Finally, I sincerely hope that your lawyers are on their A-game. I have a very strong feeling that you will get sued left and right for this. I purchased a token myself for my Titan. At no point in time did either Chevron or Microsoft tell me anything remotely related to a ToS disclosure, nor that this is a test. All in all, if your numbers are right, you essentially just cheated approximately 10,000 people out of $9 a piece, which, if I still remember my math, basically you just made US$90,000 out of virtual sugar pill placebos. Want proof of what I am saying? The token is meant to give you unlimited uses for the device it is purchased for. Unlimited as in: “as long as I need to use it, I will be able.” This post in particular tells me right away that you just monumentally shot yourself in the foot:

After registering, users will have the ability to purchase and manage what we’re calling “unlock tokens”. One token equals one unique Windows Phone device registration. (You get unlimited re-registrations of that device should the need arise.) 

Congratulations. If anyone can point me to a EULA, ToS, or anything in written from when the program came out stating that this was indeed a timed trial, I would appreciate it because to be perfectly honest, I do not recall seeing anything at all regarding this, and I would have not spent the money if I knew that this was going to expire. Oh, and since you are willingly giving away “free” licenses for the App Hub, you are actually admitting guilt, congratulations. You are not doing this out of good will, but rather to try and cover your posterior from the hordes of developers that will come after you for lying. One last thing, do not try to blame it on Chevron as you will likely try to do because it was YOU who took over the project, almost taking them to court for cracking open your OS.

All in all, you just loaded yourself with a monumental amount of bad PR and a potential class action lawsuit as you have about 10,000 angry devs (professional and aspiring) cursing your existence right about now. Sit back and enjoy the ride.

Want something published in he Portal? Contact any News  Writer.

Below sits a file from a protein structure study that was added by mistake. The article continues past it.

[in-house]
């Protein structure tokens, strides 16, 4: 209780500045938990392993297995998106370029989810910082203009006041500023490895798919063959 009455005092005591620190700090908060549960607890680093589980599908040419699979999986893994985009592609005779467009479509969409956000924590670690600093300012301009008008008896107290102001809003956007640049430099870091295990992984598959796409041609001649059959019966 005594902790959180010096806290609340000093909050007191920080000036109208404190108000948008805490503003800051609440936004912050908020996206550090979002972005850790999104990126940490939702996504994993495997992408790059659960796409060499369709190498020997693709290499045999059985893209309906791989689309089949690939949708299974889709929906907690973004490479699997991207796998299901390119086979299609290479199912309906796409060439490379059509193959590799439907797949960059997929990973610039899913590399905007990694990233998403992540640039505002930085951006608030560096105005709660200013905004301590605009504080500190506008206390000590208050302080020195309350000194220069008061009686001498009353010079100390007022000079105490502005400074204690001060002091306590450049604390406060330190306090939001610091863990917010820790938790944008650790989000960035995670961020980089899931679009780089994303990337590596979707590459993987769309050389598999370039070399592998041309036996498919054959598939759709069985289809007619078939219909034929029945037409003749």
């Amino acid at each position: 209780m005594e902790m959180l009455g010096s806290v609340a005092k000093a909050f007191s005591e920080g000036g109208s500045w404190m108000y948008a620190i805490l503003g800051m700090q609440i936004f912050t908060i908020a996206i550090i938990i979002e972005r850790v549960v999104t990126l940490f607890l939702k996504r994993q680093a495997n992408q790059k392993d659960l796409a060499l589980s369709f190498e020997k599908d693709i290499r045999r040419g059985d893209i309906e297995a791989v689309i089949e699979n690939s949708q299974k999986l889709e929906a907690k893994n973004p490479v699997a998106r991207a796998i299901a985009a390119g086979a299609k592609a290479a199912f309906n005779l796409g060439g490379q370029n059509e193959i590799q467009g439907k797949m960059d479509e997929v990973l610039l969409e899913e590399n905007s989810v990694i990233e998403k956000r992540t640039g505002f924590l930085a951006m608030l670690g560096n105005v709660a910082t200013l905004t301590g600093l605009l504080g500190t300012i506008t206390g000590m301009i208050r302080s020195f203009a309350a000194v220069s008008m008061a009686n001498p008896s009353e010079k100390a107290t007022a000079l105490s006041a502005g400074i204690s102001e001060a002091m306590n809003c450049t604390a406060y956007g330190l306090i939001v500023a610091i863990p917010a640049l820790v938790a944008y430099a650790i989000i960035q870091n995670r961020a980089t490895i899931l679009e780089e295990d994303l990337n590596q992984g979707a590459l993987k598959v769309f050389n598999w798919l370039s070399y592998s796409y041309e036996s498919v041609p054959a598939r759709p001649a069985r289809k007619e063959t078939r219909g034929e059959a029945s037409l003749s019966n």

[Thanks andyharney for the tip!]

Nokia Lumia 8007

The Windows Phone 7 platform has been slowly and, for the most port, silently gaining momentum since the release of the first Windows phone. With Windows 8 right around the corner, one can only assume that development for these devices will continue to grow as more devices become available and MetroUI becomes even more widely appreciated. For those carrying the Nokia Lumia 710 and 800, the development has been pushing along just fine without Windows 8.

XDA Senior Member biktor_gj has recently released a ROM that is supported by the Lumia 710 and 800 that is the first of its kind to support NAND Access and InteropUnlock which is a huge push forward for ROM development.

For those who don’t know what InteropUnlock is, it is best explained by the Windows Phone Hacker Wiki:

Interop unlock is a term that refers to the ability to deploy applications using the interop capability on devices updated on Mango or above. Prior to Mango, applications using interop drivers, such as registry editors, could be deployed if the device was unlocked. In the Mango update, however, Microsoft chose to block the capability, preventing the deployment of these applications.

The installation process is pretty complicated and, until someone can port the process to Windows, requires users to be in Linux. Users are also having problems with making sure they have unlocked bootloaders first, as many who do have them are getting incorrect information when plugging them into their Windows PCs. It does take some diligence, and will likely frustrate some, but the end result is well worth the hassle.

For additional information, download links, full instructions, and troubleshooting posts, hit up the original thread.


If you ever thought that the lockscreen on Windows Phone 7 devices needed some love from our devs, and quite obviously lots of work, you are probably correct. It may be the simple fact that Android has provided smartphone users with very content-rich experiences with the lockscreen and thus we are used to seeing and being able to do more with them. However, when Microsoft created the one for WP7, they simply went with the “metro” or simplistic approach that a lockscreen is just that, a way to prevent your device from accidentally becoming active while in your pocket, with accidental touches, etc. They threw in some basic information such as missed call, e-mail, sms notifications, as well as weather information, and time, but it is as plain as the day is bright. If you jumped from Android to WP7 and miss a more functional screen, then read on.